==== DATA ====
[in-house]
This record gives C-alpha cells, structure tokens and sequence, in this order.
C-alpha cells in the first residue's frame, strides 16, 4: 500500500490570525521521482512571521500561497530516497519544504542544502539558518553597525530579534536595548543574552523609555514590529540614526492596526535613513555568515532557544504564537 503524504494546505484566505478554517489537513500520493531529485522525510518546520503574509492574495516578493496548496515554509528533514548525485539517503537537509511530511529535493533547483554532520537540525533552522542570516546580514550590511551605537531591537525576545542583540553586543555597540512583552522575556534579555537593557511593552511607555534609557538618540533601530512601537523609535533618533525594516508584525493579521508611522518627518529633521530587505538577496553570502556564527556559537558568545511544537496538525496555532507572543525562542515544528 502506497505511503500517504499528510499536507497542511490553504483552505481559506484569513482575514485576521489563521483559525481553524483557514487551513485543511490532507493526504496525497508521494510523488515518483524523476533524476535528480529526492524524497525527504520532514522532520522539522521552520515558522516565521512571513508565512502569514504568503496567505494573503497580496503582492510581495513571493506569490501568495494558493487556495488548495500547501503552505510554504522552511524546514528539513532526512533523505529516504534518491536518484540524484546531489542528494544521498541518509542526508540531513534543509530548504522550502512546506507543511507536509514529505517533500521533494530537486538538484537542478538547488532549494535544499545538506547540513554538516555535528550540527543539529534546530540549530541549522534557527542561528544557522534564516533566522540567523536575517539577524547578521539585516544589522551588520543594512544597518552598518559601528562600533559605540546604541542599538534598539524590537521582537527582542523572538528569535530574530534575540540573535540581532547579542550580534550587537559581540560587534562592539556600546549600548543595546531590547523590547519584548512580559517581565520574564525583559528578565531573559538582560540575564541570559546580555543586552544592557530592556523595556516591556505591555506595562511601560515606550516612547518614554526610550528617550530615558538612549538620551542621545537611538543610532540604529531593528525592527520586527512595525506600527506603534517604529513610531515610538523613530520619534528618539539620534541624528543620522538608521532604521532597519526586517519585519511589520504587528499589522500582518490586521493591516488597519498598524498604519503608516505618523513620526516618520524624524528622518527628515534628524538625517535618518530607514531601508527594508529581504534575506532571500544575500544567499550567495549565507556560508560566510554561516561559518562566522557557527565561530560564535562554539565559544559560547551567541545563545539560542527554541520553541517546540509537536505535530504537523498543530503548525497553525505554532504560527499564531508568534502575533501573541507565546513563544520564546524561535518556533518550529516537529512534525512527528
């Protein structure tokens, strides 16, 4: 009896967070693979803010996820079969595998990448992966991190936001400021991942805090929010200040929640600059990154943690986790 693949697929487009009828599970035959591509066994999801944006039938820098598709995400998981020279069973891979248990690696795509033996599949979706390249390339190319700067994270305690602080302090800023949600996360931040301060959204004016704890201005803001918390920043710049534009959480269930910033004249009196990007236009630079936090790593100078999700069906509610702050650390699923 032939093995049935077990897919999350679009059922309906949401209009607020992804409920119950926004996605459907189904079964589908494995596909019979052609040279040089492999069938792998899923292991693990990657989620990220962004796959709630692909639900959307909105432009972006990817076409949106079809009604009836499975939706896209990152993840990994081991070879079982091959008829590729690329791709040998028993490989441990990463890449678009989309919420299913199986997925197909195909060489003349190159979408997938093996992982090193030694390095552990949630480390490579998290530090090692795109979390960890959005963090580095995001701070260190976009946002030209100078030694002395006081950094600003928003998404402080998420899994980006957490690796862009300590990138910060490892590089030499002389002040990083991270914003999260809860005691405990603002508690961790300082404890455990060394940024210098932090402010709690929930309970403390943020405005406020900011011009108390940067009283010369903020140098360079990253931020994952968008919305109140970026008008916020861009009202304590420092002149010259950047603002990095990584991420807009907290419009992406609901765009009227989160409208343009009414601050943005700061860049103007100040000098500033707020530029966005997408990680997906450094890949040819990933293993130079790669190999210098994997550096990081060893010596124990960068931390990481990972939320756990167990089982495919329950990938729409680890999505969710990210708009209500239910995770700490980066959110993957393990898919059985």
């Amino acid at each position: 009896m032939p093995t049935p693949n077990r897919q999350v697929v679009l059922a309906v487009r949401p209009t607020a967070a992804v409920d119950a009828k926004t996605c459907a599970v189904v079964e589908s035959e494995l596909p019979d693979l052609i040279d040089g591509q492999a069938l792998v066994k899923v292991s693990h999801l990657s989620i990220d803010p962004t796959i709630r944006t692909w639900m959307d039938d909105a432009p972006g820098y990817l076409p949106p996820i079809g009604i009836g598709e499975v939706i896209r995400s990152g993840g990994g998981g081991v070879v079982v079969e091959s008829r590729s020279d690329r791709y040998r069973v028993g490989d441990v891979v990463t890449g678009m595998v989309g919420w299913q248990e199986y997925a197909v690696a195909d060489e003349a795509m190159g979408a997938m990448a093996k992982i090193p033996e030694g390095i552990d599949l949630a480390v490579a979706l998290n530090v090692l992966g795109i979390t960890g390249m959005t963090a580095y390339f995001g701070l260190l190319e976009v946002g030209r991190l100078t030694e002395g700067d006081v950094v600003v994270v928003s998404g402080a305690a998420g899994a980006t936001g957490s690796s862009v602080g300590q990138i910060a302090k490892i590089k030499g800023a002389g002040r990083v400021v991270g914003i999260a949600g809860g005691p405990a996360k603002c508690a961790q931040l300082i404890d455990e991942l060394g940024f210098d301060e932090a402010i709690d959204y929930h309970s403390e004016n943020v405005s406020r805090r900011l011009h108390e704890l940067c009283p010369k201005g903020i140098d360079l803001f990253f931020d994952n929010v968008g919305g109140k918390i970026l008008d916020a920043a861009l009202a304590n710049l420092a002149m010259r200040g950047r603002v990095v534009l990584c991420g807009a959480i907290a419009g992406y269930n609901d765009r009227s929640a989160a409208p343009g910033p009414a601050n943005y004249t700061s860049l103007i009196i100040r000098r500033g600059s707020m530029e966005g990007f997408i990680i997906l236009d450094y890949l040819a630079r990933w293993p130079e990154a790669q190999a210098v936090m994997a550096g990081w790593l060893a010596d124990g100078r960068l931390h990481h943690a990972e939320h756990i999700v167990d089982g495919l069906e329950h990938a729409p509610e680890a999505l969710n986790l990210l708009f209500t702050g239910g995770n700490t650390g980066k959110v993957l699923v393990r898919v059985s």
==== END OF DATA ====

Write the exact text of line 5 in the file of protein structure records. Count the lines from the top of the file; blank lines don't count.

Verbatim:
């Amino acid at each position: 009896m032939p093995t049935p693949n077990r897919q999350v697929v679009l059922a309906v487009r949401p209009t607020a967070a992804v409920d119950a009828k926004t996605c459907a599970v189904v079964e589908s035959e494995l596909p019979d693979l052609i040279d040089g591509q492999a069938l792998v066994k899923v292991s693990h999801l990657s989620i990220d803010p962004t796959i709630r944006t692909w639900m959307d039938d909105a432009p972006g820098y990817l076409p949106p996820i079809g009604i009836g598709e499975v939706i896209r995400s990152g993840g990994g998981g081991v070879v079982v079969e091959s008829r590729s020279d690329r791709y040998r069973v028993g490989d441990v891979v990463t890449g678009m595998v989309g919420w299913q248990e199986y997925a197909v690696a195909d060489e003349a795509m190159g979408a997938m990448a093996k992982i090193p033996e030694g390095i552990d599949l949630a480390v490579a979706l998290n530090v090692l992966g795109i979390t960890g390249m959005t963090a580095y390339f995001g701070l260190l190319e976009v946002g030209r991190l100078t030694e002395g700067d006081v950094v600003v994270v928003s998404g402080a305690a998420g899994a980006t936001g957490s690796s862009v602080g300590q990138i910060a302090k490892i590089k030499g800023a002389g002040r990083v400021v991270g914003i999260a949600g809860g005691p405990a996360k603002c508690a961790q931040l300082i404890d455990e991942l060394g940024f210098d301060e932090a402010i709690d959204y929930h309970s403390e004016n943020v405005s406020r805090r900011l011009h108390e704890l940067c009283p010369k201005g903020i140098d360079l803001f990253f931020d994952n929010v968008g919305g109140k918390i970026l008008d916020a920043a861009l009202a304590n710049l420092a002149m010259r200040g950047r603002v990095v534009l990584c991420g807009a959480i907290a419009g992406y269930n609901d765009r009227s929640a989160a409208p343009g910033p009414a601050n943005y004249t700061s860049l103007i009196i100040r000098r500033g600059s707020m530029e966005g990007f997408i990680i997906l236009d450094y890949l040819a630079r990933w293993p130079e990154a790669q190999a210098v936090m994997a550096g990081w790593l060893a010596d124990g100078r960068l931390h990481h943690a990972e939320h756990i999700v167990d089982g495919l069906e329950h990938a729409p509610e680890a999505l969710n986790l990210l708009f209500t702050g239910g995770n700490t650390g980066k959110v993957l699923v393990r898919v059985s």